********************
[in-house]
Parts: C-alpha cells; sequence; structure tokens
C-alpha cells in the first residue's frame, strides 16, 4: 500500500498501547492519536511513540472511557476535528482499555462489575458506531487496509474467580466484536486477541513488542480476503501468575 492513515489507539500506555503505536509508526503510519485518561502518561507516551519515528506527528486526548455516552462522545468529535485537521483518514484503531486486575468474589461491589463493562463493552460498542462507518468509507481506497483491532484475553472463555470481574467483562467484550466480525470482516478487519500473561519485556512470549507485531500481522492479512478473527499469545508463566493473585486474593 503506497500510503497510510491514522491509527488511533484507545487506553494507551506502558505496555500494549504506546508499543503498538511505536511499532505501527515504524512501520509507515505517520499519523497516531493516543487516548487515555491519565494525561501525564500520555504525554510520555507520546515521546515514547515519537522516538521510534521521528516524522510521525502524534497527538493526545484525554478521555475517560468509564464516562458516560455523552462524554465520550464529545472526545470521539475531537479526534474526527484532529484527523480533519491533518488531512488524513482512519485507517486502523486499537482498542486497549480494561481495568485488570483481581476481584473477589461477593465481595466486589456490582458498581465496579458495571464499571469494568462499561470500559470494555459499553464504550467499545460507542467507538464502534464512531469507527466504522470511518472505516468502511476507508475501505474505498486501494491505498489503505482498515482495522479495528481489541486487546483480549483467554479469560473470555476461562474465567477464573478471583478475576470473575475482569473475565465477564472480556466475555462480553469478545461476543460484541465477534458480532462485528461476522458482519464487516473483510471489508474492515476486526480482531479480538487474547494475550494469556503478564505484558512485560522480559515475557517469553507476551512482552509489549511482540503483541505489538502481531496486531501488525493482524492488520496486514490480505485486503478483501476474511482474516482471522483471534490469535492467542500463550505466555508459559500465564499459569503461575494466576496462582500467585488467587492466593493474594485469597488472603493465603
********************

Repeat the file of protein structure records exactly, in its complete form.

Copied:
[in-house]
Parts: C-alpha cells; sequence; structure tokens
C-alpha cells in the first residue's frame, strides 16, 4: 500500500498501547492519536511513540472511557476535528482499555462489575458506531487496509474467580466484536486477541513488542480476503501468575 492513515489507539500506555503505536509508526503510519485518561502518561507516551519515528506527528486526548455516552462522545468529535485537521483518514484503531486486575468474589461491589463493562463493552460498542462507518468509507481506497483491532484475553472463555470481574467483562467484550466480525470482516478487519500473561519485556512470549507485531500481522492479512478473527499469545508463566493473585486474593 503506497500510503497510510491514522491509527488511533484507545487506553494507551506502558505496555500494549504506546508499543503498538511505536511499532505501527515504524512501520509507515505517520499519523497516531493516543487516548487515555491519565494525561501525564500520555504525554510520555507520546515521546515514547515519537522516538521510534521521528516524522510521525502524534497527538493526545484525554478521555475517560468509564464516562458516560455523552462524554465520550464529545472526545470521539475531537479526534474526527484532529484527523480533519491533518488531512488524513482512519485507517486502523486499537482498542486497549480494561481495568485488570483481581476481584473477589461477593465481595466486589456490582458498581465496579458495571464499571469494568462499561470500559470494555459499553464504550467499545460507542467507538464502534464512531469507527466504522470511518472505516468502511476507508475501505474505498486501494491505498489503505482498515482495522479495528481489541486487546483480549483467554479469560473470555476461562474465567477464573478471583478475576470473575475482569473475565465477564472480556466475555462480553469478545461476543460484541465477534458480532462485528461476522458482519464487516473483510471489508474492515476486526480482531479480538487474547494475550494469556503478564505484558512485560522480559515475557517469553507476551512482552509489549511482540503483541505489538502481531496486531501488525493482524492488520496486514490480505485486503478483501476474511482474516482471522483471534490469535492467542500463550505466555508459559500465564499459569503461575494466576496462582500467585488467587492466593493474594485469597488472603493465603